Assessing remote control systems

Safety is the top priority when discussing radio remote controls. Concerns include the safety of operators and other personnel and protecting the machines themselves. Secondary concerns include durability, reliability, and security, which also contribute to safe operation. The operator needs to be on the jobsite to perform the work at hand and needs the equipment to be reliably ready. Rugged radio remote controls are ideally suitable for highly demanding tasks in diverse environments and weather conditions. Operators rely on durable, high-quality products that react safely and dependably in all cases. In addition, customers and operators require systems that are serviceable and supported by the manufacturer. Worldwide service networks need to offer quick and competent personal service around the globe, wherever the customer may be. 

Another important question is customization. Operators are increasingly requiring tailor-made products that perfectly fit their needs, not only for an ideal interface for the operator but also for the optimum operation of the equipment. Most original equipment manufacturers have their own unique way of designing controls layout, and radio remote control systems are no exception.  They are routinely designed to complement this layout to provide consistency for the operator.       

The general operating environment of the machine or equipment typically dictates whether remote control operation is feasible, efficient, or safe for the operator. At the core of radio remote controls is the radio technology. Due to the various operating environments and types of equipment, the frequency management of these systems is essential when evaluating radio remote control systems. Another critical point is the capability to engineer the type of system that provides the optimal balance to the operator, equipment, and the required functionality. This includes the type of transmitter the operator uses, how it is designed and configured to maintain consistency with the cab or control station, and the everyday demands of the task and the environment. Functional safety of commands has also become a requirement for the radio remote control of modern machines, which require radio remote control systems that can be seamlessly integrated while maintaining or exceeding the mandated safety levels for control. Worldwide acceptance of safety standards such as the machinery directive ISO 13849-1, ATEX, IECEx, NEC, and others may drive many functional requirements of a radio remote control system.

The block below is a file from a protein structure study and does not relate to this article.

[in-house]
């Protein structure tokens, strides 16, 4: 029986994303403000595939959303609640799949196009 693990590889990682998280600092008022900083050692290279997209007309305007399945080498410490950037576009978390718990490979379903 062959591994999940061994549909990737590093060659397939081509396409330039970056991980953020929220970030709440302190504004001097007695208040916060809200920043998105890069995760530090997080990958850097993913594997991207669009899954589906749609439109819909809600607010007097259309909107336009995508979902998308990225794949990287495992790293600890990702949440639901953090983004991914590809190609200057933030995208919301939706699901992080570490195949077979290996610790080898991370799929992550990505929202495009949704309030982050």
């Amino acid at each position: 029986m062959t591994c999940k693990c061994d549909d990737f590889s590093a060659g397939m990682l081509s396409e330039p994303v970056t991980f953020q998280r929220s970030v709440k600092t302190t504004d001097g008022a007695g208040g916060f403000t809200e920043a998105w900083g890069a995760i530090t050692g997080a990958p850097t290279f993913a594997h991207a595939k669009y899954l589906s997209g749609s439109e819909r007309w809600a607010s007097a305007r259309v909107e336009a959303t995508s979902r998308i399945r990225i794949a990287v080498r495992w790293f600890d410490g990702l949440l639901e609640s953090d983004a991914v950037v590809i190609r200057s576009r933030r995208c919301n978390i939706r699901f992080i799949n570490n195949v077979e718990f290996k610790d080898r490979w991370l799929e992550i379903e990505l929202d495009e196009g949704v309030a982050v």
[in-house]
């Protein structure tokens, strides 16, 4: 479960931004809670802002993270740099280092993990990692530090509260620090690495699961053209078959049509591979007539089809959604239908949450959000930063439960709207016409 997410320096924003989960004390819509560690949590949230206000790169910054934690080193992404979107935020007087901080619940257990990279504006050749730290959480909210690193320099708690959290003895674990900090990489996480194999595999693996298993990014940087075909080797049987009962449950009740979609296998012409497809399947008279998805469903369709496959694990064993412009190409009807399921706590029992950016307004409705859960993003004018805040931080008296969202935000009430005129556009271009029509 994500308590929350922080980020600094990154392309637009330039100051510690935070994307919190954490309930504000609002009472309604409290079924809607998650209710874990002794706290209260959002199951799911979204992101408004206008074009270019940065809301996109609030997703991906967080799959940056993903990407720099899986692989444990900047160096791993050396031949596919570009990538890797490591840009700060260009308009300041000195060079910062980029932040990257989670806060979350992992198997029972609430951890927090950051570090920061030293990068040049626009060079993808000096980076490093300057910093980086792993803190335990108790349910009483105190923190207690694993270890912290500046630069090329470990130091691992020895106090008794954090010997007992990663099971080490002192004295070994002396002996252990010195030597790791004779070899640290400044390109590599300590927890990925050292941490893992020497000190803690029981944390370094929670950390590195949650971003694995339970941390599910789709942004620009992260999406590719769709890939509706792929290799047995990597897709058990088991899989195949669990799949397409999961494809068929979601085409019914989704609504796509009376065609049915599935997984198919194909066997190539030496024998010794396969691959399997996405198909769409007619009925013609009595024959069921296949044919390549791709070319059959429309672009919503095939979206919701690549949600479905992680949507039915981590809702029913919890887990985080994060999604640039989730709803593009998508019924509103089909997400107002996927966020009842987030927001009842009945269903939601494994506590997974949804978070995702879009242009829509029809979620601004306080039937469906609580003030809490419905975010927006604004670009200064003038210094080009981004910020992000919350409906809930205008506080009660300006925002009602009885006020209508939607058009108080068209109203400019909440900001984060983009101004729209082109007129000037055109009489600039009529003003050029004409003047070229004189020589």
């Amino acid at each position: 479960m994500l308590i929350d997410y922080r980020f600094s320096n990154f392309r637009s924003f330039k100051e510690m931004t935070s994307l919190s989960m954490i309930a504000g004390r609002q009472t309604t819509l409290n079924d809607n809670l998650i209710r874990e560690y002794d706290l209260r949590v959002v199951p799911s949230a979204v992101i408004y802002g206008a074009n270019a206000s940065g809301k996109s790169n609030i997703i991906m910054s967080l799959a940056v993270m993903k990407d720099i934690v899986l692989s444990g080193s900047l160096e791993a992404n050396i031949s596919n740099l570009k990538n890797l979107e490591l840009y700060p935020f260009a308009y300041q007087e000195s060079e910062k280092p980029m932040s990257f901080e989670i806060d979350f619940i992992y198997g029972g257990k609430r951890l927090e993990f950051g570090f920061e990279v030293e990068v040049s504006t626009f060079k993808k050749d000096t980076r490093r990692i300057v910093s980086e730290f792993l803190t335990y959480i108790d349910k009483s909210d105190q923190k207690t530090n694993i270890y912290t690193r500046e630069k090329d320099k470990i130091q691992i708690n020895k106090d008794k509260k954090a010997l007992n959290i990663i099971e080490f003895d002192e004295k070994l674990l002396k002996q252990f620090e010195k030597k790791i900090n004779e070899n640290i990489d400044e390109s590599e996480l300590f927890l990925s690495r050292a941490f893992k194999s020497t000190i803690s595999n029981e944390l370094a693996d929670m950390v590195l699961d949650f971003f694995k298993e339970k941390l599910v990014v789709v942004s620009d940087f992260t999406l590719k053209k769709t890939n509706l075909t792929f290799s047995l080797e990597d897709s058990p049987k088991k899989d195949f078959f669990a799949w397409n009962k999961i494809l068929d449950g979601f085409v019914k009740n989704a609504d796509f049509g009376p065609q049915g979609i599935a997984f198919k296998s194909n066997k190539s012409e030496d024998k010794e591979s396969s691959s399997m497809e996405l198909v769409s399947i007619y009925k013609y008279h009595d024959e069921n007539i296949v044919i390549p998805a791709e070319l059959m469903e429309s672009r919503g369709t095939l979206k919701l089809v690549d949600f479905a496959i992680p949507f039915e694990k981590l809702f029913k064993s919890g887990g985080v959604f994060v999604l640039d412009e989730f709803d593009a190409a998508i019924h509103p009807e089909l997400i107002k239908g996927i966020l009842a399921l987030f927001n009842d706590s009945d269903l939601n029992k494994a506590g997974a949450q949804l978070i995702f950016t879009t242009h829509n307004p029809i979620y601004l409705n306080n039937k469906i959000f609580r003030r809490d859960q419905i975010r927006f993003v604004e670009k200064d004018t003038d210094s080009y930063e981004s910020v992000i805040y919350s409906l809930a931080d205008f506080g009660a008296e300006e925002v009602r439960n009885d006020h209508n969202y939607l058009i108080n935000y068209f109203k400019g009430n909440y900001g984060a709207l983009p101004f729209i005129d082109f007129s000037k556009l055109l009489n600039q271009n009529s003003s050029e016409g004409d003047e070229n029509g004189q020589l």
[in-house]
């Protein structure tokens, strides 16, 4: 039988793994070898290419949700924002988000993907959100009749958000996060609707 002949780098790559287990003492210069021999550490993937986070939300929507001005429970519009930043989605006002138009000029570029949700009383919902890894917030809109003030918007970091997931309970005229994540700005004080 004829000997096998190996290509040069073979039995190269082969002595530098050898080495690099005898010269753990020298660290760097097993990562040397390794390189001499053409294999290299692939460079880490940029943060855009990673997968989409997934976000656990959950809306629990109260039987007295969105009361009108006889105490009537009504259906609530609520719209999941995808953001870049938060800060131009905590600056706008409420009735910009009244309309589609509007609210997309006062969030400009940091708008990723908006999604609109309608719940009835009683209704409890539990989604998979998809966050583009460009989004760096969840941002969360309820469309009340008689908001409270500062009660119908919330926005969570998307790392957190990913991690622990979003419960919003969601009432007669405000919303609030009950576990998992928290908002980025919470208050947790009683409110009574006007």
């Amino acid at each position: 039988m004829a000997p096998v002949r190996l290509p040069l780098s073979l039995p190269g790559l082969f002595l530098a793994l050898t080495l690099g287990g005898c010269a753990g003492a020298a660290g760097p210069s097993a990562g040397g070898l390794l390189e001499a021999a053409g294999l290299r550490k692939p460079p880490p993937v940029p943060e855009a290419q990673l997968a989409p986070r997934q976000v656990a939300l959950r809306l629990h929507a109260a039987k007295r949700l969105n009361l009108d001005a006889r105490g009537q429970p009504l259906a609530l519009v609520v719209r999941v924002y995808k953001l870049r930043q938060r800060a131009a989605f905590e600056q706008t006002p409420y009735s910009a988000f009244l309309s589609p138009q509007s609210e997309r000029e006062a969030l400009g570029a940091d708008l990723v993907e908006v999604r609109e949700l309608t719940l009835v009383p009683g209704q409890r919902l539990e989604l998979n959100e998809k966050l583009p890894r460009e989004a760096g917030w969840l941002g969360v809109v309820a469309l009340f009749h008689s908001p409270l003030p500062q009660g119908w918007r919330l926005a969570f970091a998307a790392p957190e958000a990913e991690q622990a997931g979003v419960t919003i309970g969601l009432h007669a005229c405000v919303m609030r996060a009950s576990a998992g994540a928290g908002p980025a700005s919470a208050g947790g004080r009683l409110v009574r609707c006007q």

Training challenges

As with any change, there is always a learning curve when adapting to a radio remote control system. However, the extent of this curve depends on the careful selection of radio control solutions to ensure they match the natural movement of the operator with the application. Training should focus on slow and steady progress in a controlled environment, and the types of training depends on the complexity of the application and its standard operating procedures. Training options are also often subject to the specific criteria defined by the employer, the manufacturer of the equipment, or government regulation. HBC-radiomatic offers safety options for radio remote control systems to assist with the training of new operators on various pieces of equipment. Operator-specific system and feature access can be implemented via smart access cards to ensure the available control options fit to the experience and skill level of the operator.

Radio controls have become a valuable tool for the safe operation of mobile and industrial equipment in all types of environments. As fluid power markets continue to evolve with new applications and safety requirements, radio control manufacturers must invest in developing new features and functions to help customers optimize efficiency and economic viability of their systems. With almost 75 years of leadership and development of safe radio remote controls, HBC-radiomatic has been a cornerstone of this growing industry.

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One thought on “Wireless Command: Radio Remote Controls and Fluid Power”

  1. Joe Skinner says:

    seeking three banks remote.